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January 8, 2016
Atlas Copco Rental Oil-Free air compressors created an underwater buffer during the implosion of a San Francisco pier. The San Francisco Bay being a significant ecological habitat in California, words like explosives and implosion generated concern when they were used to discuss how the 80-year-old San Francisco–Oakland Bay Bridge’s 21 piers should be demolished.
But when the implosion was conducted in November 2015, the problem was solved using an innovative curtain bubble strategy - a method that places curtain of air bubbles around the site in order to protect marine life.
The feat was successfully completed on Pier E3, the largest of the piers—the equivalent of a five story concrete building. General contractor Kiewit/Manson was in charge of the operation, using Atlas Copco Rental 1,600 cfm oil-free compressors to supply air at full capacity to the blast-buffering bubble curtain. Blake Gearhart, Vice President of Operations West for Atlas Copco Rental North America, pointed out that the air compressors are California Air Resource Board (CARB) permitted.
“Kiewit/Manson is a socially responsible company and they needed diesel-powered air compressors. We were an obvious choice because our compressors are CARB permitted,” Blake Gearhart said.”
Atlas Copco compressors were used at implosion of San Francisco pier to protect marine life.
Brian Ford, Atlas Copco Rental Area Sales Manager out of Livermore, Calif., said assembling a fleet of so many 1,600 cfm compressors for a job is not a small undertaking. “We were confident we could provide what they needed,” Ford said. “We have the largest fleet of 100% oil-free air compressors that are both diesel powered and CARB-permitted in North America.”
Ford said the high-volume Atlas Copco Rental models were particularly well suited to an environmentally sensitive project because they introduce 100 percent oil-free air into the water.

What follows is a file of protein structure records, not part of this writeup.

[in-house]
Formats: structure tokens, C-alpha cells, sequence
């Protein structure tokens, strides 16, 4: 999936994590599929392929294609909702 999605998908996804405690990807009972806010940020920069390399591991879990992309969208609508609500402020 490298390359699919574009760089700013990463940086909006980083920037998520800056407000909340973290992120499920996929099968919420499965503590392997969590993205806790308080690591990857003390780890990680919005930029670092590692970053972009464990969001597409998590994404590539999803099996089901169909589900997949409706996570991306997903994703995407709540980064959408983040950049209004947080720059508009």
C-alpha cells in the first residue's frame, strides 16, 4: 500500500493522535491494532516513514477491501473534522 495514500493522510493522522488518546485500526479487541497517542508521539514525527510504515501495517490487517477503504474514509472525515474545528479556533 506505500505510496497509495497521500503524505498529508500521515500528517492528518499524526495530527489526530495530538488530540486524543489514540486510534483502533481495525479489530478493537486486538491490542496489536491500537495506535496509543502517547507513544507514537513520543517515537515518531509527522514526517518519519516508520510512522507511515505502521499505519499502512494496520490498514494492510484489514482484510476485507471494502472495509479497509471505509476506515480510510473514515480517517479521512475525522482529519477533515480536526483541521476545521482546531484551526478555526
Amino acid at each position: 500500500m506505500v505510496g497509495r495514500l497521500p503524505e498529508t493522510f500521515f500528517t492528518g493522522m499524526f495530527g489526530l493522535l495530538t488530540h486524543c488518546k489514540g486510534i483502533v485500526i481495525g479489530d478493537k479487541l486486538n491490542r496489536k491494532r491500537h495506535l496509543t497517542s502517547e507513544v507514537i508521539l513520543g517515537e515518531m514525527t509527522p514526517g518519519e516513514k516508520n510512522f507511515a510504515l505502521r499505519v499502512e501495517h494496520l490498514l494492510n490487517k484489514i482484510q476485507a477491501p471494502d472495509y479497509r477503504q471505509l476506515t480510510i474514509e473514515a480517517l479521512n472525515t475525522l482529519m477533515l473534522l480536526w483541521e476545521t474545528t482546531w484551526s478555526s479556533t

As an added measure of safety, each compressor’s base provides fluid containment.
The demonstration was streamed live online and given live coverage on television. The compressors maintained the curtain without problem.
“This pier implosion was the culmination of years of collaborative preparation and planning,” Leah Robinson-Leach, Bay Bridge spokesperson from the California Department of Transportation. “The combination of science, technology and engineering with environmental stewardship is historical.”
For six seconds, a sequential series of blasts from 600 explosive charges rumbled through the structure, fracturing the reinforced concrete, which collapsed into the pier’s own honeycomb-like base below the bay floor. It left nothing to retrieve but the blast covers floating in the foam, which had been placed over the structure to protect against potentially flying rock.
CalTrans reported: “Initial studies including three days of round-the-clock observation after the blast have determined no injuries or deaths to aquatic wildlife.”
“This method has proven itself to be the most cost-effective and environmentally friendly," said Bay Bridge chief engineer Brian Maroney.”
The successful demonstration of blasting in the bay may now be used on the other piers, all that remains of the Bay Bridge after construction of a new Skyway between San Francisco and Oakland.
Written by Olivia Gambin